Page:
By Joram Kluge
Only three days after President Obama announced his action plan for addressing climate change, the Minneapolis City Council unveiled their own Climate Action Plan. The Minneapolis plan outlines strategies that will help the city achieve its goal of reducing greenhouse gas emissions by 15% in 2015 and to reach a 30% reduction by 2025 — in line with what scientists think is necessary to address climate disruption.
The plan is the result of successful collaboration between members of the entire community, including representatives from the public, private, and nonprofit sectors. Community environmental justice advocates formed a working group to address concerns about equity and health in the climate action plan. Following a comprehensive approach, the plan addresses a variety of issues, including energy efficiency, transportation, waste cycles and environmental justice.
In order to reach its goals, Minneapolis is pledging to reduce energy use by 17%, while doubling the use of local renewable energy. Through water and energy efficiency incentives for commercial, residential and public buildings, and by cooperating with utility providers, Minneapolis will work to achieve this goal.
Another major step in reducing greenhouse gases is the call for a 30 mile network of protected bikeways to reduce vehicle miles travelled. This will make bicycling a viable, accessible and safe option for everyone who would like to bike more. Not only is bicycling a healthy, and often times the quickest way to make short trips, it also is emissions free. In order to include disadvantaged communities, the plan will ensure this new bicycling infrastructure will serve all neighborhoods.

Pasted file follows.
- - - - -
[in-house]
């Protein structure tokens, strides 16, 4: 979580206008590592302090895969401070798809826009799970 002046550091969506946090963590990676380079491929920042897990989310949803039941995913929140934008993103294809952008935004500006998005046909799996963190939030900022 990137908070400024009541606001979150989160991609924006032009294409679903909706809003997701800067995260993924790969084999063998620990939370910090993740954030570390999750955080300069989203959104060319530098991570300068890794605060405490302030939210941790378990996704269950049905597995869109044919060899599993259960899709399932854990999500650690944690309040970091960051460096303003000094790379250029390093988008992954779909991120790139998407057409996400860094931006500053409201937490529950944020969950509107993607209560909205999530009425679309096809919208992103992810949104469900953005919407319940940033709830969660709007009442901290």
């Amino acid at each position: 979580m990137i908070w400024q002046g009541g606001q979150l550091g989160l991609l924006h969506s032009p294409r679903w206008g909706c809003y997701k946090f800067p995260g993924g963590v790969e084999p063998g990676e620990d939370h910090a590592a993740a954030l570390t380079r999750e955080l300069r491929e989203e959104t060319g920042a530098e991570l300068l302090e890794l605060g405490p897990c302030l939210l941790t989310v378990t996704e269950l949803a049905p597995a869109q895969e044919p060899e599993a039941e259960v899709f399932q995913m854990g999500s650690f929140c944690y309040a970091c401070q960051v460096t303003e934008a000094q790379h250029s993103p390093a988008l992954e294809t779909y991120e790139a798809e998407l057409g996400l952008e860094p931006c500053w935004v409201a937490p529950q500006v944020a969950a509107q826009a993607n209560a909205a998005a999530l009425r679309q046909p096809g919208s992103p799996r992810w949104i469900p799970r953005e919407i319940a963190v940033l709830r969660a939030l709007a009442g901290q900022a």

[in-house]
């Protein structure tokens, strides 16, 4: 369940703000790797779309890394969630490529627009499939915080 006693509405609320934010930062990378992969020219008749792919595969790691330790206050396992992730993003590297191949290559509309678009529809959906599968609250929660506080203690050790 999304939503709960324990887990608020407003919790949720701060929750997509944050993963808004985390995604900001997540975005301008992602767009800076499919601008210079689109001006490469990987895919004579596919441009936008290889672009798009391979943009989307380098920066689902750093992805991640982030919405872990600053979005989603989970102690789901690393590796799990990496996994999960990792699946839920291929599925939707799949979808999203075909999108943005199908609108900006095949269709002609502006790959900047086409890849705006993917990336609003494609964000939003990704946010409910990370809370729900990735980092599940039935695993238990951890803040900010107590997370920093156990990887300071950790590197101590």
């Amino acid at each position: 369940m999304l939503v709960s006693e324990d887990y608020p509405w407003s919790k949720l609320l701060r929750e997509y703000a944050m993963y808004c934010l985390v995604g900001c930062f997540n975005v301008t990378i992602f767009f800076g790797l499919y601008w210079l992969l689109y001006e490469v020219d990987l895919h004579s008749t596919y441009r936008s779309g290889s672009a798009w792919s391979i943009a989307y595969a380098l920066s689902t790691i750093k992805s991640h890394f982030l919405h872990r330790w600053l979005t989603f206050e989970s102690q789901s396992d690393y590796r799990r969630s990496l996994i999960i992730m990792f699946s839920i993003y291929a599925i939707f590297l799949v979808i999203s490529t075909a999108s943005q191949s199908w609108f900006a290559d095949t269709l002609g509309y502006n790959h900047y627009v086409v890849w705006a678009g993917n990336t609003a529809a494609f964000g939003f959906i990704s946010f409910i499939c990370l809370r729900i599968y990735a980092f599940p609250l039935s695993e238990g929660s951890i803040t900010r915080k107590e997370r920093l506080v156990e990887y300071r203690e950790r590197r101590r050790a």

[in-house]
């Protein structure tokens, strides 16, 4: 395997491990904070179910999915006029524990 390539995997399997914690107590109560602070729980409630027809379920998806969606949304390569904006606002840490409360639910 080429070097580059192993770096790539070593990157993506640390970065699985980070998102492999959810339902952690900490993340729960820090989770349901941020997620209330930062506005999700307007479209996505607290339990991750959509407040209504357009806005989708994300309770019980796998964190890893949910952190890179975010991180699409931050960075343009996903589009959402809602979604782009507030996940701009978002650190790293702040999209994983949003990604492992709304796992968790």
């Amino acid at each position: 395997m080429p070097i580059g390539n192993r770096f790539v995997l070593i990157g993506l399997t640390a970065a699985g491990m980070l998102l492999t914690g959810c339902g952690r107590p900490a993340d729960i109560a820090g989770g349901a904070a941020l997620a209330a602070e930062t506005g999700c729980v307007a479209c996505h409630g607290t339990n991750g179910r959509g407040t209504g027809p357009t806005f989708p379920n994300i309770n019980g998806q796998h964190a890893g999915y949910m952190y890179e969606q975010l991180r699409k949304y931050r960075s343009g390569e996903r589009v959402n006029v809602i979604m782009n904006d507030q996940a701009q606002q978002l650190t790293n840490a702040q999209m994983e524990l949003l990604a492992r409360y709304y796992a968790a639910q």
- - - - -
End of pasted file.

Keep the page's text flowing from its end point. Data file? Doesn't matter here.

By keeping waste generation in a flat, increasing recycling, and pushing for a 15% composting rate, Minneapolis will reduce its waste stream. The Climate Action Plan proposes to expand accepted types of recyclable materials, to implement financial incentives and to conduct culturally appropriate, multilingual educational campaigns.
In implementing the strategies to reduce greenhouse gas emissions, the plan commits to advance equity in infrastructure and environmental improvements by looking to address disparities, invest in underinvested communities and work with neighborhood organizations in multiple languages to reach all residents. In addition, Minneapolis is prioritizing solutions that have other important benefits. For instance, reducing vehicle miles travelled and electricity generated by coal will also reduce soot pollution, which contributes to asthma attacks and other respiratory and heart illnesses. These strategies help address environmental justice, and were part of the recommendations from the environmental justice working group.
Finally, by encouraging sustainable and equitable growth, Minneapolis will attract new residents, create new jobs and opportunities across the city. By offering incentives for local and renewable energy, as supported by Minnesota’s new solar energy standard, the city will create thousands of new clean energy jobs.
Joram Kluge is a Clean Energy Intern for the Sierra Club North Star Chapter.